My mom was always the one who mentioned him, and he was a really great guy, so I sort of got the idea that gay people were okay, because obviously, this guy was really nice, so gay people were good because otherwise this gay person wouldn't be good. I know it's kind of a weird logic, but at the time, it made sense. Aside from that, the majority of real info I got was from my best friend, discussing how cool Ellen Degeneres was (she absolutely loved that show at the time) and mentioning that she was a lesbian. That's probably the main reason I'm so close to that friend, is because when I was a 11 or 12 year old asking what that meant, she told me, clearly, without dancing around the subject or anything. And I'm pretty sure she'd still give me the same info, without dancing around the topic, because she's the only person who even knew I was questioning. I sent her a link to the forum post where I was asking people on another site for help/advice, and after a couple of days of no response flat out said "Ok, you don't have to acknowledge me, since I pretty much ignored your coming out via status update" and she said that she wasn't ignoring me, she was just a little stunned, that she was there for me no matter what, and we agreed that all the guys we knew were jerks. She was my entire real source of helpful info on LGBT matters, even before coming out. My school had girls-only sex ed, with an awesome teacher who told everyone that they could call her anytime if they needed a pregnancy test and she would take them to a clinic without telling parents unless asked to help, but everything we learned about was penis-in-vagina intercourse. (which seemed to work, since there's only four girls in that class of fifteen who aren't pregnant or already given birth, and I'm one of them...)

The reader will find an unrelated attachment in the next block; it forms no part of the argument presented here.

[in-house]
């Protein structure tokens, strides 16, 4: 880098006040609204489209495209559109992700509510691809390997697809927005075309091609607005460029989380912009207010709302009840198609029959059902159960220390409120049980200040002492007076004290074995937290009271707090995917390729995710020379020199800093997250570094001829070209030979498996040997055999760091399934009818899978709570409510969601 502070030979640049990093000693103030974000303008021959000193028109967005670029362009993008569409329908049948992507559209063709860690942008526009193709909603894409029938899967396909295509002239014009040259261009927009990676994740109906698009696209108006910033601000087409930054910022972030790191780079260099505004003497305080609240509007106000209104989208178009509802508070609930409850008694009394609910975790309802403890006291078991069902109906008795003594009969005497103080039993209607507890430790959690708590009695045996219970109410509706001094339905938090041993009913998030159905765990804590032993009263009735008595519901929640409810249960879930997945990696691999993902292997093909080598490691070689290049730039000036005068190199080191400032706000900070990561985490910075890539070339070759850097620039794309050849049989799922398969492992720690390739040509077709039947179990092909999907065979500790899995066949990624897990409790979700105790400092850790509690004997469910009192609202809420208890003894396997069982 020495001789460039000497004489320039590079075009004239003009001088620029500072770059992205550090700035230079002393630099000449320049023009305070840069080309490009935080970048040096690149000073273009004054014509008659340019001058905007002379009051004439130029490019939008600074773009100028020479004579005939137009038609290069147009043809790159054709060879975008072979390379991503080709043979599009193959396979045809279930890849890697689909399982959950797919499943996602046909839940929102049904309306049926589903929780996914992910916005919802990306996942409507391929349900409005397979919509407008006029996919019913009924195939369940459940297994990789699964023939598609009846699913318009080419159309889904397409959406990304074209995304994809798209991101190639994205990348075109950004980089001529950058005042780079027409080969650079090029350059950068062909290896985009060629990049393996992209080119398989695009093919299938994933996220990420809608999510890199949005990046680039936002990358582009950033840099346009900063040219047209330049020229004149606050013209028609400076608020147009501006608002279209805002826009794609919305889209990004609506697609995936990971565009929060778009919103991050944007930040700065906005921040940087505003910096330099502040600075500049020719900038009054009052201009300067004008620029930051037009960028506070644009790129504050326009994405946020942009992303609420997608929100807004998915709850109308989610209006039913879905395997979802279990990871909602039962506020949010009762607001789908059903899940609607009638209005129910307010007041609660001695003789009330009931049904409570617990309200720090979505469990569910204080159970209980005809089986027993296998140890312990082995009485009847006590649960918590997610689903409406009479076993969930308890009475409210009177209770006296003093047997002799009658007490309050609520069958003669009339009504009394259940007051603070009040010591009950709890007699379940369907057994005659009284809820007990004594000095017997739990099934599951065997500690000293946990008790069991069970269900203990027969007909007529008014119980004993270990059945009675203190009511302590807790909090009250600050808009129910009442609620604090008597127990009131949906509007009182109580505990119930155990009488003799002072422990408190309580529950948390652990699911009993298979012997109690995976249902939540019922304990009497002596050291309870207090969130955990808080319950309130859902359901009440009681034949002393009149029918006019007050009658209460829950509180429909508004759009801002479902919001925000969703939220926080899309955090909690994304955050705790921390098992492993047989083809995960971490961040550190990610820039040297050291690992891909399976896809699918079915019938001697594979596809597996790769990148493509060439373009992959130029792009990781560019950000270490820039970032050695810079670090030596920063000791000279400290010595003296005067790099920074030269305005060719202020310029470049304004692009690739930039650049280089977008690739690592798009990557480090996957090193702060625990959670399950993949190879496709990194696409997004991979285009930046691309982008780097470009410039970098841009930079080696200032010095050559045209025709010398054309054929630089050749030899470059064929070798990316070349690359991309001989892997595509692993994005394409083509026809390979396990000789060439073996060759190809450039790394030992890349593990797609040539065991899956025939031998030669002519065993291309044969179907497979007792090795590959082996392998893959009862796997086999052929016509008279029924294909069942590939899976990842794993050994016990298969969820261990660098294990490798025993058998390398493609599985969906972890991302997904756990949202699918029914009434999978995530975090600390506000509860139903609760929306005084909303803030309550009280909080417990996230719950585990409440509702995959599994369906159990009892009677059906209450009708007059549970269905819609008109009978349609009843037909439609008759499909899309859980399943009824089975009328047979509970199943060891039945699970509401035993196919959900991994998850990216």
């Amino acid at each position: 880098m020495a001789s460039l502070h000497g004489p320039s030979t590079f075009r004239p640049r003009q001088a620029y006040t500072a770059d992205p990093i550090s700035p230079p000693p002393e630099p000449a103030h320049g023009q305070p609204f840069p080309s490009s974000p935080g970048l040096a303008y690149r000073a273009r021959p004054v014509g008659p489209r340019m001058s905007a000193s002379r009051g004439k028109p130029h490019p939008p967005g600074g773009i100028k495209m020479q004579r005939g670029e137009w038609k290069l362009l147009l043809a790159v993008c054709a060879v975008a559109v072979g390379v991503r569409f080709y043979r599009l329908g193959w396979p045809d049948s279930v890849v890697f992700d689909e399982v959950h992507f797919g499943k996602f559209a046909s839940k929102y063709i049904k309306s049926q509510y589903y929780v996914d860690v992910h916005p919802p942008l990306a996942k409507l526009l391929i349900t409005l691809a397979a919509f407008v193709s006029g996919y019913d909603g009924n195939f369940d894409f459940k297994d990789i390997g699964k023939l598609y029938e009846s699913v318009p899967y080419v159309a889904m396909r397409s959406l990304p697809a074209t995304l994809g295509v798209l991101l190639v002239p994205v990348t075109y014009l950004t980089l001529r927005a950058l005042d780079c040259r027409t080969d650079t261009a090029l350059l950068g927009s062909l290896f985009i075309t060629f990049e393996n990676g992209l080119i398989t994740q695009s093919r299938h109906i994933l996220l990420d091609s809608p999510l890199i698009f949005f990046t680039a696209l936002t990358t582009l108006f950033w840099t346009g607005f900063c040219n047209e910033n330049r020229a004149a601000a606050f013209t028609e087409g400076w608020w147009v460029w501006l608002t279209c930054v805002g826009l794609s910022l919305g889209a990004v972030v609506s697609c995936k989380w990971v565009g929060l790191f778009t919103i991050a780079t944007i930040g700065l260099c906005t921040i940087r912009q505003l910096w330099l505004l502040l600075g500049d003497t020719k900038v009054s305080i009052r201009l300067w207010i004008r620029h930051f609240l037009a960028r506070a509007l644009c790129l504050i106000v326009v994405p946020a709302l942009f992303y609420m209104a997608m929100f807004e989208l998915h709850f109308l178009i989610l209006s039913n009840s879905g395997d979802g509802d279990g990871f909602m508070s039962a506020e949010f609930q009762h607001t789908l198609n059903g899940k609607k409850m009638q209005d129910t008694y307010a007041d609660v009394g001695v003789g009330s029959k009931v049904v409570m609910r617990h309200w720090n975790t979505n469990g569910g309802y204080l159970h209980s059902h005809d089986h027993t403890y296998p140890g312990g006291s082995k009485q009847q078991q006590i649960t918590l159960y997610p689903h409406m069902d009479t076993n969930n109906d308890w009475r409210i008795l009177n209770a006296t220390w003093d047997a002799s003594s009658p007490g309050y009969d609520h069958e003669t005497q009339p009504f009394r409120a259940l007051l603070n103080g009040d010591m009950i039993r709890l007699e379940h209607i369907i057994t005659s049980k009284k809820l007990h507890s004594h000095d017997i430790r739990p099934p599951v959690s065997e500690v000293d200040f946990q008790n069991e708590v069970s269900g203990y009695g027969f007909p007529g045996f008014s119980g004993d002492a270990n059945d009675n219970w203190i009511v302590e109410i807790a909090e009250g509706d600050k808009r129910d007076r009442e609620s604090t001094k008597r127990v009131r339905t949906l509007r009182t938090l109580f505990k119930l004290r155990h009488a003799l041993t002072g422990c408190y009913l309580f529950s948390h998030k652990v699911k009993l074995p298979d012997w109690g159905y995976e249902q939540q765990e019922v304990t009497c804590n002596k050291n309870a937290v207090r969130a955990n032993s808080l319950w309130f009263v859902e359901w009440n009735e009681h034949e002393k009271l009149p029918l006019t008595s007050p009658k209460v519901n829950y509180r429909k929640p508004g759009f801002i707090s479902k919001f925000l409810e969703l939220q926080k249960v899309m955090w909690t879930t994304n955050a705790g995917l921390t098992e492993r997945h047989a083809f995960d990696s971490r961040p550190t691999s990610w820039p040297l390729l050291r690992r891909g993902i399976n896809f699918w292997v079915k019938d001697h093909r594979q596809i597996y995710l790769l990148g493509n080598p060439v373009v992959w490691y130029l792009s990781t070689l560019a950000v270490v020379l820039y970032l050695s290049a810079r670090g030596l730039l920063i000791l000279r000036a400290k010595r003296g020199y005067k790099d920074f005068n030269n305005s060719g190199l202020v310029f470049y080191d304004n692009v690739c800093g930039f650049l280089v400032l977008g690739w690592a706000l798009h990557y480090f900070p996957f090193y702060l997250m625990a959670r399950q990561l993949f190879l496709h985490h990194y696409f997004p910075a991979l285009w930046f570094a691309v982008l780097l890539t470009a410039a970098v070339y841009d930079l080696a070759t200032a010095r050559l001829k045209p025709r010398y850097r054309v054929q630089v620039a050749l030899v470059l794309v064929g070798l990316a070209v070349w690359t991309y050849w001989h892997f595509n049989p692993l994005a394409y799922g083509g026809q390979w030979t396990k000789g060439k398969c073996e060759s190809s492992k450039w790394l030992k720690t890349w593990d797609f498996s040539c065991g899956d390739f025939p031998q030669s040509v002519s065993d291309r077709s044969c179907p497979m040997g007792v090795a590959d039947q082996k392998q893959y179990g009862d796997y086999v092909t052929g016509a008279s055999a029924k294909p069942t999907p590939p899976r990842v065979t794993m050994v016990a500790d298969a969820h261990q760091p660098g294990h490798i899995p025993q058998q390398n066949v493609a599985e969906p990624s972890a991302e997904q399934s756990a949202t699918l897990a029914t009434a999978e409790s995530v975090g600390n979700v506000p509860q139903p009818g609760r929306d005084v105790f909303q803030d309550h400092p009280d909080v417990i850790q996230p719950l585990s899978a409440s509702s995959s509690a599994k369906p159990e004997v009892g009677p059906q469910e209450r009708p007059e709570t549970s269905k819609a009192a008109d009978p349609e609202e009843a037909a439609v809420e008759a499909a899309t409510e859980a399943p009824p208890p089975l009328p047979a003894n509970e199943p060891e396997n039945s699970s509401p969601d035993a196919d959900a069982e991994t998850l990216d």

Member # 32224
posted 12-24-2010 05:20 AM
When I was a kid I read a lot of books like the Narnia series which contained outdated slang, and when I was nine I was briefly made fun of for using "gay" with the only meaning of it I actually knew, i.e. cheerful. When I was told what it meant by the other kids, I thought they were making it up until they actually showed me in the dictionary. I found the idea pretty icky for a couple of years, but in my defence I found het sex and romance icky at that age as well. I'm better now, I promise